Here you can check the taxes that must be paid when buying a home in Spain and the expenses associated with the purchase.

Healthcare and pensions

The agreements to be negotiated by the EU and the UK in the coming months will be crucial for the healthcare status of the British in Spain and for the maintenance of their pensions. The general recommendation is that the British in Spain, most of whom are retired, should register and apply for residence in order to maintain their rights.

As you can see, it is not all as bad as it seemed! There is a lot of confidence that the EU and the United Kingdom will establish favourable conditions for both European and British citizens. Moreover, it is not until the 31st of December, 2020, that the transition period begins, so you still have time to make sure that this change affects you as little as possible.

Besides, the good life in Spain remains the same as always. You don’t want to miss it, do you? At Sonneil we help you find your place in the best areas of the Spanish coast.

Because the Mediterranean does not know about frontiers.

5 reasons to attend to a property exhibition

5 reasons to attend to a property exhibition

If you are thinking of buying a home in Spain, you’ve probably started to do some research on the Internet. You will have seen websites, real estate agency pages and even big real estate portals like Idealista, Fotocasa and Rightmove Overseas. So, why bother going to a property exhibition?

Here are five good reasons why going to a property exhibition will help you to find the home you are looking for, even though you might enjoy searching online.

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There is no better time than now to buy your home on the coast

There is no better time than now to buy your home on the coast

If you have ever considered buying a 2 nd home in a relaxing place blessed with over 300 days of sunshine a year and a pleasant climate.  If you want to live close to sea and get away from the hustle and bustle of everyday life. A getaway where you can enjoy the simple pleasures of life and do whatever pleases you the most: enjoy the outdoors and beautiful landscapes away from the asphalt jungle.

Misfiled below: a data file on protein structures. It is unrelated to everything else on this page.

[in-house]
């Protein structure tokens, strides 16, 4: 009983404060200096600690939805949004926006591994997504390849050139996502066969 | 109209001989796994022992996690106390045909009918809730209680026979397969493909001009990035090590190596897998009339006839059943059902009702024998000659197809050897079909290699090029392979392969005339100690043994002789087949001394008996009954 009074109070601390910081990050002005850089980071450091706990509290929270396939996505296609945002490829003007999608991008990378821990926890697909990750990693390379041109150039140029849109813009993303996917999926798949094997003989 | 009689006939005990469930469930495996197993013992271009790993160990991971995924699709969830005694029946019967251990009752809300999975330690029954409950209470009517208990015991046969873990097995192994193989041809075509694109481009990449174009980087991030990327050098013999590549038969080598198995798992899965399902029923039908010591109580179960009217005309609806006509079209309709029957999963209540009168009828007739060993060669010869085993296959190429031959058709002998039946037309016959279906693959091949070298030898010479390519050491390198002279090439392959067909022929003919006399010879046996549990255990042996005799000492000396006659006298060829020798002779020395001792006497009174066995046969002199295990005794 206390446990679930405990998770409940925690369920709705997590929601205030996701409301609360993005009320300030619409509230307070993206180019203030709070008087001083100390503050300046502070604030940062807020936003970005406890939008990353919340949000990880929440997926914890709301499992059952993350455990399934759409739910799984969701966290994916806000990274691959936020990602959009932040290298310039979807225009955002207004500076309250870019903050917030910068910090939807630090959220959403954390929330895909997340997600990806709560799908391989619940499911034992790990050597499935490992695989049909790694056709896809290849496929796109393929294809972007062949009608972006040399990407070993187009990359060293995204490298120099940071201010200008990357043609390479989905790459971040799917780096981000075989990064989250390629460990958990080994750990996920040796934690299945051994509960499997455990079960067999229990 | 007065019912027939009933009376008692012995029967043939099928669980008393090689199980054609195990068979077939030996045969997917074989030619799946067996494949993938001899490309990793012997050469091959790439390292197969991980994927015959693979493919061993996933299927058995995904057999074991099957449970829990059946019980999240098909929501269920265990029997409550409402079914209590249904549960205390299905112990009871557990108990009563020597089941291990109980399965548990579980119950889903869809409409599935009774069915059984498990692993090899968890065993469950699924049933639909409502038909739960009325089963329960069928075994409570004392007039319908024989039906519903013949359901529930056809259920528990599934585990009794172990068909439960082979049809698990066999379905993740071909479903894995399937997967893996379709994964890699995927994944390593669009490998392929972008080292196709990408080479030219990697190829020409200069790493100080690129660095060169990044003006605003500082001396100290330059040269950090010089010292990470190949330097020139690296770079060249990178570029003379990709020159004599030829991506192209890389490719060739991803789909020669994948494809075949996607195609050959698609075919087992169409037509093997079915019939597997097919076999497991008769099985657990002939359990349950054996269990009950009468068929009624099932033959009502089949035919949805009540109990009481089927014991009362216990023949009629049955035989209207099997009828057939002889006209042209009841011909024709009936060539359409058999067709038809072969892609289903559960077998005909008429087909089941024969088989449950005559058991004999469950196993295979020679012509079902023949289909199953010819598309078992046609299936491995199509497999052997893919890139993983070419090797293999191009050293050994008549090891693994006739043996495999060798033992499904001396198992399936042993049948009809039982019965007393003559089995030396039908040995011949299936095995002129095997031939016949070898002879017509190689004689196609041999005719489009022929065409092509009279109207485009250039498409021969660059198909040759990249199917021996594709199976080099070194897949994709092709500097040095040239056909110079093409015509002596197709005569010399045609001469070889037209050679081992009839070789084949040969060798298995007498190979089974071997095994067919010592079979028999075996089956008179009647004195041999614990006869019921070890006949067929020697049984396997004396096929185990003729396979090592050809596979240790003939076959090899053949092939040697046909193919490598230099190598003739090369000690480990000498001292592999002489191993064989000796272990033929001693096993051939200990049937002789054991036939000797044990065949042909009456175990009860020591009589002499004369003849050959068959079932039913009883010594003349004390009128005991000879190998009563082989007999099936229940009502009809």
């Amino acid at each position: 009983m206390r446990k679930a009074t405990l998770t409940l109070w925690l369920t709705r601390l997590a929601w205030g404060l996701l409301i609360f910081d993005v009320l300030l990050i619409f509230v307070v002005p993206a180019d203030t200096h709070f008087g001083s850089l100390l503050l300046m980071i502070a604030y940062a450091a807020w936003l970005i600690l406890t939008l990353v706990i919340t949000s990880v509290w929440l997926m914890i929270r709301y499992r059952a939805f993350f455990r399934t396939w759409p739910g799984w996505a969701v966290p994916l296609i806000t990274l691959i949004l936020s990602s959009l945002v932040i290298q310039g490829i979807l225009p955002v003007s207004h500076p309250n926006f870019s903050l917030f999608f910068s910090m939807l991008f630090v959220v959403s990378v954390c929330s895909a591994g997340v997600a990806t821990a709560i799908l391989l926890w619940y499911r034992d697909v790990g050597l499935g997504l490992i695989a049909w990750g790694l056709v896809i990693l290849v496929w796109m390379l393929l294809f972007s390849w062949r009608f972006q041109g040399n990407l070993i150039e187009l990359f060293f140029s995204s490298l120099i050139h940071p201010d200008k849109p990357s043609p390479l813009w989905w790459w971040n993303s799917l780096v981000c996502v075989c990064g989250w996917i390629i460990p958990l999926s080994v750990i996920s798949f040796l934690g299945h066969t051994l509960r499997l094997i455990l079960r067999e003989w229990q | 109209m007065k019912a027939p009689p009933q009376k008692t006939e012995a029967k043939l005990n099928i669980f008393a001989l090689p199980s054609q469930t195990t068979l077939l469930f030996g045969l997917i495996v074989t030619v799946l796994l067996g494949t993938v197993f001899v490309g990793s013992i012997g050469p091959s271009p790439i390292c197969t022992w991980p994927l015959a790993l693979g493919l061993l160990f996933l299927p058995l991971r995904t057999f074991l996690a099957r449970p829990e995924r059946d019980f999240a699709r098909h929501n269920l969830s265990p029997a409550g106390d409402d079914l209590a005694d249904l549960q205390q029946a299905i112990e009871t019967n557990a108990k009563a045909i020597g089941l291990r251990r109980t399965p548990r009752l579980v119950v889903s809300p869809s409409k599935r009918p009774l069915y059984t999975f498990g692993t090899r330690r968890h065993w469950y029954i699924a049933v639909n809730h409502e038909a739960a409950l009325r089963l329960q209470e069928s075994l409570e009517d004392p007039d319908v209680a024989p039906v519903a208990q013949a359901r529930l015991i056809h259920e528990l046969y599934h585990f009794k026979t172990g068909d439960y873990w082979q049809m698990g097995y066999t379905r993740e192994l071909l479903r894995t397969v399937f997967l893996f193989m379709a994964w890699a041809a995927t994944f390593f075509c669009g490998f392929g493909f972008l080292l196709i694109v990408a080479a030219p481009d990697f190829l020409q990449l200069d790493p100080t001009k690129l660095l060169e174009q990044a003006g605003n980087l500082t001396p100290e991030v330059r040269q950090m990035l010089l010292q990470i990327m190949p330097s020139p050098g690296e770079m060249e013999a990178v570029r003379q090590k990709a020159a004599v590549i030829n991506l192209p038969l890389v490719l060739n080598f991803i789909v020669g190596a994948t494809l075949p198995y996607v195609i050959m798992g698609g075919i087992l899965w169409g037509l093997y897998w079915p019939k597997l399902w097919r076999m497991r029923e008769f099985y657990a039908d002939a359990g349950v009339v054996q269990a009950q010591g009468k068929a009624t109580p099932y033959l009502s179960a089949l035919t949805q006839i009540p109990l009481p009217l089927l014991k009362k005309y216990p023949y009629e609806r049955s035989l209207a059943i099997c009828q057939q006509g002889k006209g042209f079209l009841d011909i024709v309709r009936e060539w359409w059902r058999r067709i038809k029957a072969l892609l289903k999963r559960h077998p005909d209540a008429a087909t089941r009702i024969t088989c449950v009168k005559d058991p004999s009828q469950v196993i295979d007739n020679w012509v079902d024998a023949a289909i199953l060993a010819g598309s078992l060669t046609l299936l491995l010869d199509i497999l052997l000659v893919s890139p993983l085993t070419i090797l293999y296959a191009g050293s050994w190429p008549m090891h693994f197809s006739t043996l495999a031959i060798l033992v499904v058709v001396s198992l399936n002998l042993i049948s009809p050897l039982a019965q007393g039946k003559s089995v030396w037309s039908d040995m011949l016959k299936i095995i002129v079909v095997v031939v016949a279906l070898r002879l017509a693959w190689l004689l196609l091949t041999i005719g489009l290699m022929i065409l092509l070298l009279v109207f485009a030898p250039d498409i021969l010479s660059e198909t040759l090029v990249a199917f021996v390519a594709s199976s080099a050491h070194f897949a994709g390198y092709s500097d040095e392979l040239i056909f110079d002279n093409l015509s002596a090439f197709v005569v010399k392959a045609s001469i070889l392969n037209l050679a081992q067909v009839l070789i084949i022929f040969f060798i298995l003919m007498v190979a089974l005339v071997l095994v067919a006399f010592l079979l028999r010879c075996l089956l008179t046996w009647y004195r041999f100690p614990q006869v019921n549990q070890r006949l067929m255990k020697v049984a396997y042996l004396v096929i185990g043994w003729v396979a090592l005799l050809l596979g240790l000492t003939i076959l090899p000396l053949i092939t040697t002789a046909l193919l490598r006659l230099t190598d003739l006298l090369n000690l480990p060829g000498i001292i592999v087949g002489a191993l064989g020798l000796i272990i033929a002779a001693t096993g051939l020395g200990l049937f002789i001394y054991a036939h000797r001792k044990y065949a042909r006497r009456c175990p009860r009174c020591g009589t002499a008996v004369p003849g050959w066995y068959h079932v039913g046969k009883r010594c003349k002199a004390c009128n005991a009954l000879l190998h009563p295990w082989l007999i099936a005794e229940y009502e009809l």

Sometimes, we may need a jump-start to make the decision and make our dream come true. Well, the time for that has come. If you have always wanted to own a house on the Mediterranean coast, now is the perfect time. Both, the strength of the pound sterling against the euro reaching record highs and the upward trend in prices make it the perfect time to buy your home in Spain before the prices continue rising.

According to Tinsa’s report on property on the coast 2018, the price of the properties on the Spanish coast is rising, although they are still below pre-crisis levels. There is a widespread feeling of economic rebound and growth in the main towns and cities on Costa Blanca, Costa del Sol and Balearic Islands. Most notably Torrevieja, Orihuela Costa and Pilar de la Horadada on Costa Blanca and Marbella, Nerja and Estepona on Costa del Sol.

35 out of thE 140 coastal towns contained in the report show price increases in the first quarter of 2018